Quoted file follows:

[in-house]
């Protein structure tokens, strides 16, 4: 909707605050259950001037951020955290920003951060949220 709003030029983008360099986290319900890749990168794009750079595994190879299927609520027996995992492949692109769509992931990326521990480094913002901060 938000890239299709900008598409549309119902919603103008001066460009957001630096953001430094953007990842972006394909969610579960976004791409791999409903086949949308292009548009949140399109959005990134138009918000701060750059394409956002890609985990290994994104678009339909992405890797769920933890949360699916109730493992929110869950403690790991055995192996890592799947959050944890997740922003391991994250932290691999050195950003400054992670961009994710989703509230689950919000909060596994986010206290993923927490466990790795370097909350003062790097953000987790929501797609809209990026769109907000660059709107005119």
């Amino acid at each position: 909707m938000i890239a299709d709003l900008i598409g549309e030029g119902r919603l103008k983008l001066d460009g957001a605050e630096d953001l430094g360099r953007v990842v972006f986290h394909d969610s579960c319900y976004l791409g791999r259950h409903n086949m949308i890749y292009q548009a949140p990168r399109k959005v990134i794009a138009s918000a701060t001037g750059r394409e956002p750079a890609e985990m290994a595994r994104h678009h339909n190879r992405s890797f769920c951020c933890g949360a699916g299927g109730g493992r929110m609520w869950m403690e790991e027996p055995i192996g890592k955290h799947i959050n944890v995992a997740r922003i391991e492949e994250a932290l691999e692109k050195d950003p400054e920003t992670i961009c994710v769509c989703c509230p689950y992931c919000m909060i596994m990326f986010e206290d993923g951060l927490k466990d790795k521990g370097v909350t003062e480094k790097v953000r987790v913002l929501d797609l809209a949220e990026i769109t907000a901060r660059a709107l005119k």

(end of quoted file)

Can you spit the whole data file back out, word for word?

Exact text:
[in-house]
């Protein structure tokens, strides 16, 4: 909707605050259950001037951020955290920003951060949220 709003030029983008360099986290319900890749990168794009750079595994190879299927609520027996995992492949692109769509992931990326521990480094913002901060 938000890239299709900008598409549309119902919603103008001066460009957001630096953001430094953007990842972006394909969610579960976004791409791999409903086949949308292009548009949140399109959005990134138009918000701060750059394409956002890609985990290994994104678009339909992405890797769920933890949360699916109730493992929110869950403690790991055995192996890592799947959050944890997740922003391991994250932290691999050195950003400054992670961009994710989703509230689950919000909060596994986010206290993923927490466990790795370097909350003062790097953000987790929501797609809209990026769109907000660059709107005119």
């Amino acid at each position: 909707m938000i890239a299709d709003l900008i598409g549309e030029g119902r919603l103008k983008l001066d460009g957001a605050e630096d953001l430094g360099r953007v990842v972006f986290h394909d969610s579960c319900y976004l791409g791999r259950h409903n086949m949308i890749y292009q548009a949140p990168r399109k959005v990134i794009a138009s918000a701060t001037g750059r394409e956002p750079a890609e985990m290994a595994r994104h678009h339909n190879r992405s890797f769920c951020c933890g949360a699916g299927g109730g493992r929110m609520w869950m403690e790991e027996p055995i192996g890592k955290h799947i959050n944890v995992a997740r922003i391991e492949e994250a932290l691999e692109k050195d950003p400054e920003t992670i961009c994710v769509c989703c509230p689950y992931c919000m909060i596994m990326f986010e206290d993923g951060l927490k466990d790795k521990g370097v909350t003062e480094k790097v953000r987790v913002l929501d797609l809209a949220e990026i769109t907000a901060r660059a709107l005119k």